With three weeks of lockdown under our belts and another three in front of us I thought it a good time to write another blog to update you all on how we are holding up at Ditcheat.
I think I speak for everyone at the yard really in saying I just feel so fortunate to still be able to come to work everyday and help keep the yard ticking over, everyone I’m sure in every walk of life and job has days that they wake up and think they cannot really be bothered but right now I am very happy to be coming to work. I think one of the few positives that will come out of this horrible situation is we will probably all appreciate the normal days an awful lot more. Popping to the pub for a quick pint after work, a BBQ with your friends or a round of golf all things without doubt I took for granted and when we are out of this I fully intend to appreciate those things a whole lot more.
All of Paul’s staff through this ongoing situation have and continue to be brilliant, adhering to the government guidelines as best they can when at work, carrying out their duties and as soon as that work is done returning home. Clifford last week said it was Team Ditcheat at its best and while I prefer to think of us at our best when we have 20 runners on a busy winter Saturday, I suppose he does have a point. Everyone is pulling together and making sure the horses continue to have the same standard of care they always receive.
Happily, the horses themselves look fantastic. Most of them continue to do a routine two canters up Ditcheat Hill every morning just to keep them calm and not too fresh before they head out to grass the week commencing the 27th. They are all well ‘roughed off’ now wearing no rugs all the time in their stables and eating more hay than you could shake a stick at ensuring they look big and well for when they go out, Paul has always drummed into me if you turn a horse out looking poor they will never do well, work hard to get them in good shape before they head to the fields and they are much more likely to thrive through their ten weeks of turn out.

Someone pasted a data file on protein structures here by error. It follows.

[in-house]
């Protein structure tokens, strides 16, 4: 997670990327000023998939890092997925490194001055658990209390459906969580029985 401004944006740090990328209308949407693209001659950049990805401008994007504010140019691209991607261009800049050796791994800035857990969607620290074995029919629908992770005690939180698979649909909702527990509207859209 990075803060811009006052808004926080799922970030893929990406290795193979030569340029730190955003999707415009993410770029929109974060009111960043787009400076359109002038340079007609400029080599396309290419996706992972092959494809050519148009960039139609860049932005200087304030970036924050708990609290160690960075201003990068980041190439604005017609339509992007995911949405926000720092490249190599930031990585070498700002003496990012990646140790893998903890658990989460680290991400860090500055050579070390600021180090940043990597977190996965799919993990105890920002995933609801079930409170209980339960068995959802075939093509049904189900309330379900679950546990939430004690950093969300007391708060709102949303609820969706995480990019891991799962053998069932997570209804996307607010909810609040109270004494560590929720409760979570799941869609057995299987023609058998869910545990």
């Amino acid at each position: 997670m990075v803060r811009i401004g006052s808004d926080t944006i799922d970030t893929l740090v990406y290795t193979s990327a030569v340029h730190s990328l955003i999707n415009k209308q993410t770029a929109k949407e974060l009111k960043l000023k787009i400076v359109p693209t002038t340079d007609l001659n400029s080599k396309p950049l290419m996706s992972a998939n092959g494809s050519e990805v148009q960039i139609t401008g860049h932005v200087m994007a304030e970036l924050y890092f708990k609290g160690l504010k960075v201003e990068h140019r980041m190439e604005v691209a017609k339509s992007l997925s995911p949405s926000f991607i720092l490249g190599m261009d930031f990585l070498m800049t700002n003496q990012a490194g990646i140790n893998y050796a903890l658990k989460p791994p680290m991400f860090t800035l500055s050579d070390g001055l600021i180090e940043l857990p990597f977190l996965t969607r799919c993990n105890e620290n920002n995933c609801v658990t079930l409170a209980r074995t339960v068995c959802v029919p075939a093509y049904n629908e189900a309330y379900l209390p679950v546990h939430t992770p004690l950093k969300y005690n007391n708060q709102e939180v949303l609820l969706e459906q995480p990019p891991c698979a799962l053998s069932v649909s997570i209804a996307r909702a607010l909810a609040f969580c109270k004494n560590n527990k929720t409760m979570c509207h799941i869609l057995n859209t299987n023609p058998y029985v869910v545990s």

The horses that are still training on a slightly more intense programme are the large group of un-raced horses we have, mainly four year olds who would not have run this season, but having spent most of this term learning their trade at Will Biddick’s excellent pre-training yard just down the road from Paul. They have now joined what the boss calls ‘big boys school’ and are settling into their lives nicely. This time of the year Paul always puts them through their paces a little more, pushing a few buttons ensuring they are ready for what lies ahead come the autumn. They all experienced a day out at a local point to point track before the lock down for a canter round and I am optimistic this is a smart bunch of horses. In there is a lovely son of Flemensfirth, Kapgarde, Secret Singer, a couple of Sholokov’s, a trio of nice Fame And Glory’s, a Valirann a racey son of Sageburg and a nice Yeats to name but a few and these are the horses I know Paul loves producing. They will contest bumpers next season and the year after go hurdling with the aim that one day they end up smart chasers. That is the dream anyway.
We are due rain today (Friday) which is no bad thing looking ahead to turning the horses out, the fields now chain harrowed, rolled and fertilised will appreciate a drop of rain and with the grass now coming through very well I am optimistic that Paul’s string will have an excellent summer out.
For the horses that are staying in, a team of around 20, they will just tick over until a return date looks more concrete. We have a handful of fair flat performers to have a go with and a slightly bigger handful of jumpers but at the moment the hope in Ditcheat, like it is around the world, is that globally we break the back of this miserable virus and that we can return to some sort of normality and safety.
Take care and of course stay/be and go well.